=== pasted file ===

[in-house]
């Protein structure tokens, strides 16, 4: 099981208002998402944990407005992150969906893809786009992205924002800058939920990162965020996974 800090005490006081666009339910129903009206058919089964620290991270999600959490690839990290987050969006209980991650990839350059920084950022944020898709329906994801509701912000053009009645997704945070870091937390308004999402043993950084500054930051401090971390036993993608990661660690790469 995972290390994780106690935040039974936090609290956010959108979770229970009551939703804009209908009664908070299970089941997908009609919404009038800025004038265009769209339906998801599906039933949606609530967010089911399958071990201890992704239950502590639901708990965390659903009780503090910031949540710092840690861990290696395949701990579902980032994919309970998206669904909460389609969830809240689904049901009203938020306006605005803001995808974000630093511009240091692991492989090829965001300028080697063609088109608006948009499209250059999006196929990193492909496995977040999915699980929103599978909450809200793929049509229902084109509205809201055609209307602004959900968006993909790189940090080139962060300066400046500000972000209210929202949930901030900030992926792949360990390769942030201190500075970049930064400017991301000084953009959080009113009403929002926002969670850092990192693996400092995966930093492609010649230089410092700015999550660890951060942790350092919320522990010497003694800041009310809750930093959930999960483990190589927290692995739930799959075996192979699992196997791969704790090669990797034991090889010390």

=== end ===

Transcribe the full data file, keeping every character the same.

[in-house]
């Protein structure tokens, strides 16, 4: 099981208002998402944990407005992150969906893809786009992205924002800058939920990162965020996974 800090005490006081666009339910129903009206058919089964620290991270999600959490690839990290987050969006209980991650990839350059920084950022944020898709329906994801509701912000053009009645997704945070870091937390308004999402043993950084500054930051401090971390036993993608990661660690790469 995972290390994780106690935040039974936090609290956010959108979770229970009551939703804009209908009664908070299970089941997908009609919404009038800025004038265009769209339906998801599906039933949606609530967010089911399958071990201890992704239950502590639901708990965390659903009780503090910031949540710092840690861990290696395949701990579902980032994919309970998206669904909460389609969830809240689904049901009203938020306006605005803001995808974000630093511009240091692991492989090829965001300028080697063609088109608006948009499209250059999006196929990193492909496995977040999915699980929103599978909450809200793929049509229902084109509205809201055609209307602004959900968006993909790189940090080139962060300066400046500000972000209210929202949930901030900030992926792949360990390769942030201190500075970049930064400017991301000084953009959080009113009403929002926002969670850092990192693996400092995966930093492609010649230089410092700015999550660890951060942790350092919320522990010497003694800041009310809750930093959930999960483990190589927290692995739930799959075996192979699992196997791969704790090669990797034991090889010390």